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Things That Go Bump in the Dark

The dark ride has been a mainstay of amusement parks and travelling fairs for over 100 years. The history of ghost trains in the UK can be traced back to the travelling fairground shows of the 1800s. In the days before rides, travelling fairs were all about shows – freak shows, waxworks and theatrical booths – and the ghost train takes its roots from this tradition. By the mid-1800s, ghost shows (theatrical productions that incorporated illusions) were a major part of the travelling fairground scene.

Ghost trains are merely an extension of the fairground ghost show concept, with technology turning the show into a ride – or to be more accurate, into a ride that incorporates a show. In more recent years the ghost show has expanded to include themed fantasy rides and rides which take passengers on journeys around the globe.

Continuing a long tradition

The earliest dark rides were pioneered simultaneously in the UK and the US. The “tunnels of love’” or “river caves” were the earliest form of dark ride. Their slow-moving boats took riders on a romantic tour of far-flung places around the world.

In the UK, the modern amusement park dark ride can be traced back to Blackpool Pleasure Beach, which itself had borrowed ideas from the huge exhibitions that were once held in the UK. The Pleasure Beach installed the River Caves in 1910 and this was a rebuild of the river caves ride that featured at the Earl’s Court Exhibition (London) of 1909. Even to this day, this ride impresses.

In the late 1920s, always looking to install the latest thrill from the USA, the Pleasure Beach decided to borrow one of the big hits from across the pond. During the early part of last century dark ride construction in the USA was booming, with the Pretzel Company leading the way. “Pretzel rides” as they were called were hugely popular and the Pleasure Beach decided to build one of their own. As the name Pretzel didn’t really mean much in the UK, and certainly gave no indication of what the ride was all about, the name “Ghost Train” emerged, which was itself taken from a popular stage show of the time.

The name stuck and has been adopted as the generic name for this type of dark ride in amusement parks and travelling UK fairs ever since.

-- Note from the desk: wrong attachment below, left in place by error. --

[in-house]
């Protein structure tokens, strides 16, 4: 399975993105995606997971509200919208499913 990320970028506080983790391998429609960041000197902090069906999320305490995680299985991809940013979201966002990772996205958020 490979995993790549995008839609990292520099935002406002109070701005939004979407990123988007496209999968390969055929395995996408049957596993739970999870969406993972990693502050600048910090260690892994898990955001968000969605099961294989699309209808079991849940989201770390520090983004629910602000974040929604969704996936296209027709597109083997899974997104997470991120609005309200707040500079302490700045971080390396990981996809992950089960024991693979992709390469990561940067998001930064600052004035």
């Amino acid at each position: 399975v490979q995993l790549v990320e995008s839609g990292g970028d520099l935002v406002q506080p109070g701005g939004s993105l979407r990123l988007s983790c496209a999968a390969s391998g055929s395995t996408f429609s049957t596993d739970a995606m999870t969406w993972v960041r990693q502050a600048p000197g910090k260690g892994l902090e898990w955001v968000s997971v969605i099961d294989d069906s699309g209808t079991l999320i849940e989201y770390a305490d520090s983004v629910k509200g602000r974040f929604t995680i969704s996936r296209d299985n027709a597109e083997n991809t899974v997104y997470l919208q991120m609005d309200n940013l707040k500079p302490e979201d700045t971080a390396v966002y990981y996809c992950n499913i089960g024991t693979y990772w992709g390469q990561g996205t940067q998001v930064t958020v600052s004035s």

The ghost train at Pleasure Beach was huge and after its opening in 1930 other amusement parks installed similar rides: Dreamland (Margate), Pleasure Beach (Great Yarmouth) and Pleasureland (Southport) all jumped on the Bandwagon. Even holiday camp king Billy Butlin installed ghost trains in each of his seaside amusement parks.

In 1936, Blackpool Pleasure Beach decided to install an even larger ghost train and commissioned architect Joseph Emberton (the man behind the Casino building, Grand National station and Fun House, amongst other iconic Pleasure Beach structures) to design it. It had a hugely impressive frontage, opening up into what could only be described as a giant stage set, complete with roller coaster-style drop in the centre. The main “stage” was flanked on either side by balconies, which served to add an extra moment of excitement for the riders and show park visitors that this ride was not only on one level, but two.

Ghost trains also became hugely popular in the travelling fairs in the 1940s and 1950s. These rides were basically buildings that were built up from scratch, and required a large team of people to construct them. Unfortunately this became a major drawback and by the 1960s showmen were looking for rides that could be built up more quickly and cheaply, thus marking the end of the great travelling ghost train.

In recent times, however, there has been a bit of a revival for the travelling ghost train. But the quest to make them easier to build up and pull down has meant that most are now lorry or trailer mounted (i.e. the entire ride sits in the “back of a lorry”), so their interiors are limited. The lack of space has been offset somewhat by the huge foldout flash sported by many rides, which are often on several levels.

Dark rides have continued to develop over the past few decades. The 1990s saw a mini-boom in water-based dark rides. This was started by Professor Burp’s Bubbleworks at Chessington World of Adventures, which has spawned many a copy. The turn of the Century saw the construction in the UK of what many consider to be the most spectacular dark ride of them all – Valhalla at Blackpool Pleasure Beach. This ride flips the idea of the river caves on its head. The boat is no longer merely a means of transportation – it is part of the thrill of the ride, with fast drops (one taken in reverse), and spectacular special effects, involving wind, fire, ice and lightening. The ride really does take the breath away.

But the new millennium has seen a worrying trend. The current fad for TV interior design and garden makeover shows has spilt over into the dark ride world and now we have – yes – dark ride makeovers. Perfectly good dark rides are being ripped apart, the trains equipped with ‘laser guns’ for interactive shoot-out rides.

It could be said that this concept really goes against the whole point of the dark ride. The dark ride should all about immersing yourself in another world; the car is in control – you are a helpless passenger. With shootouts, the rider is now in control, and the ghost train simply becomes a large arcade game. How can you be frightened of ghosts if you are armed with a gun?

Author: Nick Laister